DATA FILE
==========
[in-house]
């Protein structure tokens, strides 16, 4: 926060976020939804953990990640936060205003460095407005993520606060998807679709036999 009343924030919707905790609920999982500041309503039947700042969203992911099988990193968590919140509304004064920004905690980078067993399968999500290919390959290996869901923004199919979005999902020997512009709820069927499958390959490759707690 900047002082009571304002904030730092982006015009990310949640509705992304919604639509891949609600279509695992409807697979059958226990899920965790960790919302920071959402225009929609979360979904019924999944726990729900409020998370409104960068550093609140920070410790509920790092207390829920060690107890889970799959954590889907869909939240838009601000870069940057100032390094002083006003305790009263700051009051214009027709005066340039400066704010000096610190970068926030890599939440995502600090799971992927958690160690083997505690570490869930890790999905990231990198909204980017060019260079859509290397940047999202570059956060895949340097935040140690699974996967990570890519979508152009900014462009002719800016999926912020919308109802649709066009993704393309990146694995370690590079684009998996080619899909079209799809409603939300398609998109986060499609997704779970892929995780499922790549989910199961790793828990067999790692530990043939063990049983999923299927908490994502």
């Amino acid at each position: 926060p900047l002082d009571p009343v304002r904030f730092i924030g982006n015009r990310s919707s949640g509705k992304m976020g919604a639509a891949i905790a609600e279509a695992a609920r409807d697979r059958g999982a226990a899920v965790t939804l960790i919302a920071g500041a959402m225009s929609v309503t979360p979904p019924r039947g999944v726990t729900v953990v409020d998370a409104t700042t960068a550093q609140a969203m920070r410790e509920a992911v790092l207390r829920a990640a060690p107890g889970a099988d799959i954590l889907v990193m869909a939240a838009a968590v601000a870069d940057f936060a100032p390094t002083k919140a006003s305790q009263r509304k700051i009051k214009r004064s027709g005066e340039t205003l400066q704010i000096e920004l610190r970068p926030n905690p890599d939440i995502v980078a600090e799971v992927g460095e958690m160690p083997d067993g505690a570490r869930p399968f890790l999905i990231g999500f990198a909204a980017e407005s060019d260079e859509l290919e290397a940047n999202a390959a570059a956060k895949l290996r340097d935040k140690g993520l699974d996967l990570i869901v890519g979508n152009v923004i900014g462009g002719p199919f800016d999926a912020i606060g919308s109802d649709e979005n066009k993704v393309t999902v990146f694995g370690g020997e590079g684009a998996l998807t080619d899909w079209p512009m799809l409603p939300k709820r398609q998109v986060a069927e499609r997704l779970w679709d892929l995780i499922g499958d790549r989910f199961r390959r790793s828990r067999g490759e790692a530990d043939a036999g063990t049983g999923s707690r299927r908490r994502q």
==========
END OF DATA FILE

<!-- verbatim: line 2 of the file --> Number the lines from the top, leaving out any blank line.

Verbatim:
């Protein structure tokens, strides 16, 4: 926060976020939804953990990640936060205003460095407005993520606060998807679709036999 009343924030919707905790609920999982500041309503039947700042969203992911099988990193968590919140509304004064920004905690980078067993399968999500290919390959290996869901923004199919979005999902020997512009709820069927499958390959490759707690 900047002082009571304002904030730092982006015009990310949640509705992304919604639509891949609600279509695992409807697979059958226990899920965790960790919302920071959402225009929609979360979904019924999944726990729900409020998370409104960068550093609140920070410790509920790092207390829920060690107890889970799959954590889907869909939240838009601000870069940057100032390094002083006003305790009263700051009051214009027709005066340039400066704010000096610190970068926030890599939440995502600090799971992927958690160690083997505690570490869930890790999905990231990198909204980017060019260079859509290397940047999202570059956060895949340097935040140690699974996967990570890519979508152009900014462009002719800016999926912020919308109802649709066009993704393309990146694995370690590079684009998996080619899909079209799809409603939300398609998109986060499609997704779970892929995780499922790549989910199961790793828990067999790692530990043939063990049983999923299927908490994502």